Oh sorry - i didn't notice the thread in these emails -
thanks for the information Stuart about the book, I will try to trace it..
> So minimalist to the point of you have to perform minimal pairs on every
> element in the system. I am beginning to see that effort in LIBRAS as we
> see comparisons of hand shapes and orientations that come from a
> linguistic point of view.
> Example from Eda Amorim is that the thumb in many cases is not the
> differentiator for meaning, such as the flat hand, several signs that are
> performed with the index and middle finger where the same sign exists with
> the thumb articulated and not so that complete dictionaries don't easily
> show the relation.
> This will be a long-term effort, and right now SW is the only way to
> clearly and quickly show the related signs.
> Charles Butler
> [log in to unmask]
> Clear writing moves business forward.
> --- On Fri, 3/1/13, Adam Frost <[log in to unmask]> wrote:
> From: Adam Frost <[log in to unmask]>
> Subject: Re: All Things Linguistic: SignWriting in ASL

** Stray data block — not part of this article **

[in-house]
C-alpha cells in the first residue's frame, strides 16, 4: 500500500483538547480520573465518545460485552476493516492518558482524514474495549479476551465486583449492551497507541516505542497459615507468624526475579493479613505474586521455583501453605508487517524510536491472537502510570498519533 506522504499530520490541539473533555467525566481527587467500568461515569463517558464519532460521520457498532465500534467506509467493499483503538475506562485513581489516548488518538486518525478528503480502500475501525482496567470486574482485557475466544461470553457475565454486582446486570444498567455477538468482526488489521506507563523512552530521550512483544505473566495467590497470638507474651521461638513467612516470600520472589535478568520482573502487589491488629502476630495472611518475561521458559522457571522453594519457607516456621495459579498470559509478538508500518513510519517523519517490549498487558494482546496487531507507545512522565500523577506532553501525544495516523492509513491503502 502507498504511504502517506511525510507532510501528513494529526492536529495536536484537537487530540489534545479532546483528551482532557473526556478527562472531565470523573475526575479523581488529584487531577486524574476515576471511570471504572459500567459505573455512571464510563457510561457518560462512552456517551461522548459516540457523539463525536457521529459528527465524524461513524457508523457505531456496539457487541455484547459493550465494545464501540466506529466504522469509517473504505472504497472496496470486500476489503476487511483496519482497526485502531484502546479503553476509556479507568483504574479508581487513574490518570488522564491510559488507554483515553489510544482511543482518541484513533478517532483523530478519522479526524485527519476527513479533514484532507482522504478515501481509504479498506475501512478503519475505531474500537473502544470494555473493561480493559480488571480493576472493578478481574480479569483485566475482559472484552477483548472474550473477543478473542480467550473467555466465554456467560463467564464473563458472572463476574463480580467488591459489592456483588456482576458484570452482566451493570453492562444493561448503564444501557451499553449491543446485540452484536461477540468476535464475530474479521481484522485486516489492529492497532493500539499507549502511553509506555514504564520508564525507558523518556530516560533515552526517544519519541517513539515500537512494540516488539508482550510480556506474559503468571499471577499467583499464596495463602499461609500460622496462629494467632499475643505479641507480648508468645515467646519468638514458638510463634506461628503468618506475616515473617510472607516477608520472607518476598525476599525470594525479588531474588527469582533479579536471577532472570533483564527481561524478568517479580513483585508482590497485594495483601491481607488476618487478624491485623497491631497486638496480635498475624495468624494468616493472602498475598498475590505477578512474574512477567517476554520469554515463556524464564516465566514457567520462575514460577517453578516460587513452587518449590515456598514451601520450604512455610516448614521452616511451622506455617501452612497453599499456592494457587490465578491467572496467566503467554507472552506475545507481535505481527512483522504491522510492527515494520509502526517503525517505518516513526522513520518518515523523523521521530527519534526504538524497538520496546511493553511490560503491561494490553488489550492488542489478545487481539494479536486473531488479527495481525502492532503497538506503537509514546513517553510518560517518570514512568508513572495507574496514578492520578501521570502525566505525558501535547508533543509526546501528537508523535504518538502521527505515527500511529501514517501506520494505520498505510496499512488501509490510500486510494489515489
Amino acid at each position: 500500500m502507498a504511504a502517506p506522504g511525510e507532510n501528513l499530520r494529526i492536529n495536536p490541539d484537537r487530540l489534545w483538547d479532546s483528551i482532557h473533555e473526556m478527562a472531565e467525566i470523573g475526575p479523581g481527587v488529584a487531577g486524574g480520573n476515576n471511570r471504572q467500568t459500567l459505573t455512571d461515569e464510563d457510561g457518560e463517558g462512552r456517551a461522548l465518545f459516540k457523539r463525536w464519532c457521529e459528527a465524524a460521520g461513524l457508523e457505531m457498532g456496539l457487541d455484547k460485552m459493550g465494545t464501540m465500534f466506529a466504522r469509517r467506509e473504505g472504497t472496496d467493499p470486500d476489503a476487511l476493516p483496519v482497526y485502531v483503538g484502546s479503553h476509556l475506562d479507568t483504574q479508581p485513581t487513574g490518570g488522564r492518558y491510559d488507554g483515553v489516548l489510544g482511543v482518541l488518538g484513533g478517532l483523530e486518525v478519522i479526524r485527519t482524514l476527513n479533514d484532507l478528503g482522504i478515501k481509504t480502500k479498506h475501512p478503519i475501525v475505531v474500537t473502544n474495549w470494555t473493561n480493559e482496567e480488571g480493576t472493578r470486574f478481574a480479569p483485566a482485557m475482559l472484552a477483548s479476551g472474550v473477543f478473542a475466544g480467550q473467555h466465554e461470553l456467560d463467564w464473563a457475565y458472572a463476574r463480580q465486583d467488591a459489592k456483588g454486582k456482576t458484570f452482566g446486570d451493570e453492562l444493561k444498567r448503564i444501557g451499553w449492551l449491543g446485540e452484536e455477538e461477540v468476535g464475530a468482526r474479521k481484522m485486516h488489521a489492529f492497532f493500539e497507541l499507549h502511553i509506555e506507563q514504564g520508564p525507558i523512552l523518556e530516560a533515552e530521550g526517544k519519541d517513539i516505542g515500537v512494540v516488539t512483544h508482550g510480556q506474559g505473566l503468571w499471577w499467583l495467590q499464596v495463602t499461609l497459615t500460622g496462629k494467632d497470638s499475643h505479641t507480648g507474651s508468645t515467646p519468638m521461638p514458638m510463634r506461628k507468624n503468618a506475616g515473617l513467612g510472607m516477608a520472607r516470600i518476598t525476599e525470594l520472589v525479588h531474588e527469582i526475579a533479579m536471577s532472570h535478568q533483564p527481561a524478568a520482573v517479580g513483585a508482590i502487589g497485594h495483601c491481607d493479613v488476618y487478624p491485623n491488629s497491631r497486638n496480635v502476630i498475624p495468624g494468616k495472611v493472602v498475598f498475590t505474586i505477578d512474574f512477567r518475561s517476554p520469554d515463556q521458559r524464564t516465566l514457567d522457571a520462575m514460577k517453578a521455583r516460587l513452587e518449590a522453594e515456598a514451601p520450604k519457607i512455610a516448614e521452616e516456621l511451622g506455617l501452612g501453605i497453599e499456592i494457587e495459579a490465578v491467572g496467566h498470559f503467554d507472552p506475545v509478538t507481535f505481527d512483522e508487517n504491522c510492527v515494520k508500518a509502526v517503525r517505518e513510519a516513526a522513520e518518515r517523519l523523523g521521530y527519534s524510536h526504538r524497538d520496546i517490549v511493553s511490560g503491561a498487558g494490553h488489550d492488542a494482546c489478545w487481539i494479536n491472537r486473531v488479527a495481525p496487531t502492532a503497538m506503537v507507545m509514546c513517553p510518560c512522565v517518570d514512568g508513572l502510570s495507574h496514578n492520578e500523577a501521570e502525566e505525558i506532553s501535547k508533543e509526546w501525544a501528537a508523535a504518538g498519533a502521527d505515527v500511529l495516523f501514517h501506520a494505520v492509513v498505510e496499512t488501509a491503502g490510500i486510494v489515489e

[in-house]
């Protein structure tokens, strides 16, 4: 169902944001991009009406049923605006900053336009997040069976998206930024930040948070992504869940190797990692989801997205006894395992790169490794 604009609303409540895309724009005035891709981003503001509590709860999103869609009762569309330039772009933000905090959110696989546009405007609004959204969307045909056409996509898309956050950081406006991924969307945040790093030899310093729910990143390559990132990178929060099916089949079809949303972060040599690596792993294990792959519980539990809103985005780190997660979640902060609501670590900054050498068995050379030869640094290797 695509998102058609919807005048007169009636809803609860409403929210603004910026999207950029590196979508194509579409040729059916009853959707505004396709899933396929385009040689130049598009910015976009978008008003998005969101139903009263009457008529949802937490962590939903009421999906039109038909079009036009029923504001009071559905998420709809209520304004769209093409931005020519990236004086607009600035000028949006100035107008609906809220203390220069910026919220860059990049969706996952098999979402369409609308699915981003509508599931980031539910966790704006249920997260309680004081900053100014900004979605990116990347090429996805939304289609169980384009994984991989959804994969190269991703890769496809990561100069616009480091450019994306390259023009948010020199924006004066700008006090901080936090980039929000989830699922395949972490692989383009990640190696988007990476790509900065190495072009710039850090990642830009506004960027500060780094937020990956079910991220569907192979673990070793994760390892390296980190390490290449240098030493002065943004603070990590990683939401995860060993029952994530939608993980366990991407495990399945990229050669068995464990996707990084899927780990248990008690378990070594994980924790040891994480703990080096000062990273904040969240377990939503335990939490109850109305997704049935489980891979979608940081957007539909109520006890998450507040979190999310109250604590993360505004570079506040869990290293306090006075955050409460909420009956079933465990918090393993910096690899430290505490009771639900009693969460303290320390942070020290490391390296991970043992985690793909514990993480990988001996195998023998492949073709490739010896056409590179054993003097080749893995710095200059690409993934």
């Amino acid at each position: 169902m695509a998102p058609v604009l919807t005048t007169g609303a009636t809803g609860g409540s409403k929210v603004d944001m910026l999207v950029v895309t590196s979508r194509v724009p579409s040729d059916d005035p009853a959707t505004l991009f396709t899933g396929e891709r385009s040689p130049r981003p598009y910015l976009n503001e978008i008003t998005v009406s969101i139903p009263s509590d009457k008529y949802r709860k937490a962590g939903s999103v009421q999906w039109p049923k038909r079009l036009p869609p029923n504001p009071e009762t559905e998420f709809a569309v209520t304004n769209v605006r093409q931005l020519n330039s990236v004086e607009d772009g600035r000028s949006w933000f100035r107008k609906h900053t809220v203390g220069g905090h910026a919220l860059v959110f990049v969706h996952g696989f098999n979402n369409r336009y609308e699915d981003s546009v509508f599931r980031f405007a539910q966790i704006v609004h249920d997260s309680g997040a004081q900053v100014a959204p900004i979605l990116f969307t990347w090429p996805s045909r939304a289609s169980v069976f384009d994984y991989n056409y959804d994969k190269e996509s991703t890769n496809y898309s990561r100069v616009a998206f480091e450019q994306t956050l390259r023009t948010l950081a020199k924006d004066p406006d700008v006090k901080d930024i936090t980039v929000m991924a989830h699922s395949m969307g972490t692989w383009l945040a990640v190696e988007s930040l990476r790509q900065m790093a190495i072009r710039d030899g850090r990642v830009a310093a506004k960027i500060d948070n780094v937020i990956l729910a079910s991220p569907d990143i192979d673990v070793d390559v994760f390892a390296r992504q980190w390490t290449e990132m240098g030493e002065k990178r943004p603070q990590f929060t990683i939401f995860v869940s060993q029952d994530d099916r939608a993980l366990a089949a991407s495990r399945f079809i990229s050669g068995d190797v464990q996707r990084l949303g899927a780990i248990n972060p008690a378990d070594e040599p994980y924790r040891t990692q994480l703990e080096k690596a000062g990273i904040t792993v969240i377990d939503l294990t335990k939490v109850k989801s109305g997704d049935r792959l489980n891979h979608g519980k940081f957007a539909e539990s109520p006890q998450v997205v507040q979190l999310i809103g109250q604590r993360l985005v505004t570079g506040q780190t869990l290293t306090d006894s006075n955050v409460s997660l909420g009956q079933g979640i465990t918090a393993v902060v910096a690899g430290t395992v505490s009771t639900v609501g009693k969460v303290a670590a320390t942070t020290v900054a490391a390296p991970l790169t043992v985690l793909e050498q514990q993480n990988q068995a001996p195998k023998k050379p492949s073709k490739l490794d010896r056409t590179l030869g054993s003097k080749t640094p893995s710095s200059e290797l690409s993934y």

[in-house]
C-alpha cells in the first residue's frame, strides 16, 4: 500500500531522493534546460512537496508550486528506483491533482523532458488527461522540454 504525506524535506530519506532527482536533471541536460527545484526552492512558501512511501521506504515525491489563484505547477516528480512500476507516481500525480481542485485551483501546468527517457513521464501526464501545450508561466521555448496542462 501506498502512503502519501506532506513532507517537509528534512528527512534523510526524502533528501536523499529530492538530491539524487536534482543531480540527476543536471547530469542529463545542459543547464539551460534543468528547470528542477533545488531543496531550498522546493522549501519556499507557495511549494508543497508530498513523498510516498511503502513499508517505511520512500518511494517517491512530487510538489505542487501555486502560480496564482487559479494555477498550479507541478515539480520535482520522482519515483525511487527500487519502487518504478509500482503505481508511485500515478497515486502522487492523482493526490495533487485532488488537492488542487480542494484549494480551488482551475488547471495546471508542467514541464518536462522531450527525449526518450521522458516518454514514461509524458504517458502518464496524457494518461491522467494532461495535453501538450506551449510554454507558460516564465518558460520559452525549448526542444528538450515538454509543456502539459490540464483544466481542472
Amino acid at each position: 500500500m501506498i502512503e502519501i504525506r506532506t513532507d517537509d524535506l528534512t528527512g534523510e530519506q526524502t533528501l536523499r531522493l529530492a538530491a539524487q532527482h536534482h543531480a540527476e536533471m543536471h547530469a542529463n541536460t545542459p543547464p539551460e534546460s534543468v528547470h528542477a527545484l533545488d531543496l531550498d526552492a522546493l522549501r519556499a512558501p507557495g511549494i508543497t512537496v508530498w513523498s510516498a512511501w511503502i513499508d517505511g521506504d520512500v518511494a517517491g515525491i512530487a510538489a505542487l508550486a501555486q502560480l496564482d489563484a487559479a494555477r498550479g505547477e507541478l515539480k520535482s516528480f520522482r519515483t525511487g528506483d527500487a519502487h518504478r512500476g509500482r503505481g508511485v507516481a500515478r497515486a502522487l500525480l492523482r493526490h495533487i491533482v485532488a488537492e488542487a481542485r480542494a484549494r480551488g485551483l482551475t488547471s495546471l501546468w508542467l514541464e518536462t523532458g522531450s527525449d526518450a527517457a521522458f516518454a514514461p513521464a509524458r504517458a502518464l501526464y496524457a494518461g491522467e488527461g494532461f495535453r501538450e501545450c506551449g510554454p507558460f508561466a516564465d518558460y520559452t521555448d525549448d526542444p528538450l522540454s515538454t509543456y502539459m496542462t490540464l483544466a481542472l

> To: [log in to unmask]
> Date: Friday, March 1, 2013, 2:49 PM
> That's the same impression I got from Robert Arnold when I talked with him
> about si5s a few years back.
> On Mar 1, 2013, at 11:22 AM, Stuart Thiessen wrote:
> I have the book for si5s and have discussed some with Adrean Clark who
> wrote the book. Since I am interested in writing sign languages in
> general, I figured I might as well find out more about their system.
> One major difference between si5s and SignWriting is that si5s is not
> interested in being able to record all the details of the signing. Where
> SignWriting can be used to be as detailed or as simple as you want, si5s
> is intended to be as minimal as possible (or so I understand). In some
> cases, you may not be able to be as specific with si5s as you can with
> SignWriting. That's an intentional design decision. New symbols are added
> only if it is absolutely necessary to be readable. At least, that is how I
> understand the approach.